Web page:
Thanks to all of you who have contributed to the various relief funds for the people of hurricane-ravaged Abaco. It's going to be a long, long time for Abaco and its people to get back on their feet. In addition to their homes and belongings most have lost their jobs as well. If you haven't contributed but would like to help some particular and especially hard hit people consider giving to the staff at Cruise Abaco in Marsh Harbour. These are personal friends and are all good and currently needy people. This money goes only to the staff. These guys are surviving on donations at the moment and crammed into crowded shelters. Most can't consider coming to the US in the interim because of our immigration policy. If you want to help the Bahamas in general, there are many worthy charities found with a quick search. If you'd like to help Shorty, Luke, Joe, Aaron, Ray and all the other Cruise Abaco staff and their families, you can contribute directly through Mark and Patti's GoFundMe here and see updates on how your money made a difference. Everything is appreciated and not a penny will be wasted.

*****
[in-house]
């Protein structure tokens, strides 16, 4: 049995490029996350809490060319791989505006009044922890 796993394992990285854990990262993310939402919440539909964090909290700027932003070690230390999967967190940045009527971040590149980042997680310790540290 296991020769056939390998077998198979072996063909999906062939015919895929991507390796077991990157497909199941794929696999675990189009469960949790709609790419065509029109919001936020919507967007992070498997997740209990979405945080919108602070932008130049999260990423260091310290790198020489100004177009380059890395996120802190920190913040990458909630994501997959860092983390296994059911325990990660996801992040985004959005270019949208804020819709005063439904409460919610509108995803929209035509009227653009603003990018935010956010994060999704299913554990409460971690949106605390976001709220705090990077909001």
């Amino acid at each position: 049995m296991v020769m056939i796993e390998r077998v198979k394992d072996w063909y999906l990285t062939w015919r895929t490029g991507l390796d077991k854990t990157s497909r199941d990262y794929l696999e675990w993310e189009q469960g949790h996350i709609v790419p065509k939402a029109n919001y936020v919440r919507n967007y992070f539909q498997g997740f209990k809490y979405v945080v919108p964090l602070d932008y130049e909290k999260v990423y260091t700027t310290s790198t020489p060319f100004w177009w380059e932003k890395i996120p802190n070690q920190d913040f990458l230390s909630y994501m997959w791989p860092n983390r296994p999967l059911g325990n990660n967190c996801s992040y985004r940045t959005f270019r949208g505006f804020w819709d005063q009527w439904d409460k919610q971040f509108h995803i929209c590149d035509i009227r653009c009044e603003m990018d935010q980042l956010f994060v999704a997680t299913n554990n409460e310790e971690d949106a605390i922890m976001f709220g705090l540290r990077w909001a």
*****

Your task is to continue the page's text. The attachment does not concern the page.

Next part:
This is Shorty and his kids who have lost everything and are currently living in horrid conditions at an overcrowded shelter in Nassau. Shorty said the men take turns sleeping standing up supported by each other and the women and the kids get the bare floor.
“The simplest acts of kindness are far more powerful than a thousand heads bowing in prayer.” _____Mahatma Gandhi
Sunday, September 01, 2019
South Cocoa Beach the Saturday before Dorian.